2023 ODI World Cup – Pick Bangladesh’s confusing, chaotic and controversial campaign – LSB

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The most confusing and confusing batting order in the ODI World Cup. The form of fast bowlers and spinners who take a dive. A captain is busy berating a teammate before a tournament, then leaves the team in the middle of the tournament, ending his career with a controversial decision on the field. Team manager Khalid Mahmood described the Bangladesh team as a “quiet dressing room” after seven matches. It all led to Bangladesh’s worst World Cup campaign in 20 years.

The team that finished third in the ICC ODI Super League was expected to do well in the World Cup in India. Bangladesh felt that at least the weather and pitch conditions would be similar to those of their home country. But their constant obstacle has been an inability to turn a two-man series lead into major tournament success.

They did not lack time or tangible resources for preparations which allowed captain Shakib Al Hasan and coach Chandika Hathurusinghe to experiment with several batting positions in the lead up to the match. But everyone thought it would stop before the World Cup.

Bangladeshi media traveling in India used words like “experimental”, “inverted”, “gratuitous” and “madness” to describe the regular batting shuffling. When Ravi Shastri joked about Bangladesh’s method of selecting the batting line-up in TV commentary, many fans were angry. But no one really understood why Hathurusinghe and Shakib kept changing their batting line-up in every match.

Mehdi Hassan Miraz’s sudden rise in batting form appears to be Aladdin’s magic lamp. His century against Afghanistan in the Asia Cup convinced them that he could bat in five different positions in the World Cup. Mehdi is not a stroke of luck either. He is a hard-working player and gives his best in every position, but it was too much to ask of him. He did not meet the expectations of the coach and captain. More importantly, the move around Mahidi meant that it destabilized Najm Hussain Shanto and unified Hridui, and limited Mushfiqur Rahim and Mahmudullah.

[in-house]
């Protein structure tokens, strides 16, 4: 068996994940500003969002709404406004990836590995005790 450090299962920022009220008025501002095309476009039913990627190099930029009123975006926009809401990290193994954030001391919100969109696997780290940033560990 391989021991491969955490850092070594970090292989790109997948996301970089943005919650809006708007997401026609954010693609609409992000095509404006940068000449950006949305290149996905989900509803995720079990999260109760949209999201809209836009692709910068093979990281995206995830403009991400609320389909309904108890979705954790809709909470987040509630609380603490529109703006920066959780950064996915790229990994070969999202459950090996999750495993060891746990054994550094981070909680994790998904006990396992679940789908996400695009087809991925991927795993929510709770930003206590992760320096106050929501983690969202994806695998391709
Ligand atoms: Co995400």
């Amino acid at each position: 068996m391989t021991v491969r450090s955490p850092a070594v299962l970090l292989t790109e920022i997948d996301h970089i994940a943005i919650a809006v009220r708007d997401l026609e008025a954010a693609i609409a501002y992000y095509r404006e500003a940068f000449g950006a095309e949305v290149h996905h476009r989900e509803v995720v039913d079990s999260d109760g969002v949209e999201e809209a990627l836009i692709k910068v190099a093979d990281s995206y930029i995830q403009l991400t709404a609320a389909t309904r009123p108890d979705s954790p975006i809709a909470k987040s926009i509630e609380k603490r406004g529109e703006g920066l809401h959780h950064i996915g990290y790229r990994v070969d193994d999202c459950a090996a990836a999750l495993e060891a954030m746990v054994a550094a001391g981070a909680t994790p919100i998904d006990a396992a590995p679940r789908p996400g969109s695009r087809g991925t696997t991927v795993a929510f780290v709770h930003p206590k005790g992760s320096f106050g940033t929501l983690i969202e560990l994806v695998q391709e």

Shantou was dealing with inconsistent form, changing batting position and then having to lead the side against two top sides. Most of Hridoy’s 518 pre-tournament runs came in fifth place, but he was demoted to seventh place for most of the tournament. His only big hit came when he batted in the fourth. Mehdi’s new positions also meant that Mushfiqur and Mahmudullah were stuck playing a firefighting role (such as stopping batting collapses) from lower batting positions for most of the tournament.

Batting mix-up is the most obvious reason for Bangladesh’s failure in the World Cup, but two other problems have emerged. Firstly, they lacked stability in the opening pair. Tenzid Hasan and Liton Das barely made good starts, with the latter committing a few light sendings off. Secondly, Bangladesh’s dismissals against the short ball have become a major talking point.

Their batting debacle has taken a lot of attention away from their bowling struggles. They didn’t have a great score to defend against New Zealand and India, but played poorly against England, South Africa, Pakistan and Australia. They started well against Afghanistan, then found some steam against Netherlands and Sri Lanka.

Where has the form of bowling gone in Bangladesh?

In the World Cup, fast bowlers had the worst average while spinners’ average dropped from 29.47 to 43.60. It is particularly disappointing from the fast bowlers as they have built up a great reputation across all formats in the last couple of years. They may have missed Abadot Hussein, but their five-man attack played crucial match-winning roles on multiple occasions before the World Cup. However, they were unable to put together one of these efforts when it mattered most.

Bangladesh’s reputation as an emotional cricket team is well known, so performance on the field is bound to be affected by incidents off the field. The change of captain and coach in the six months leading up to the World Cup was worrying. There may have been enough time to readapt with Hathurusinghe who arrived in late February but the way the ODI leadership changed, it could not have sent the right message to the rest of the team.

Shakib Tamim drama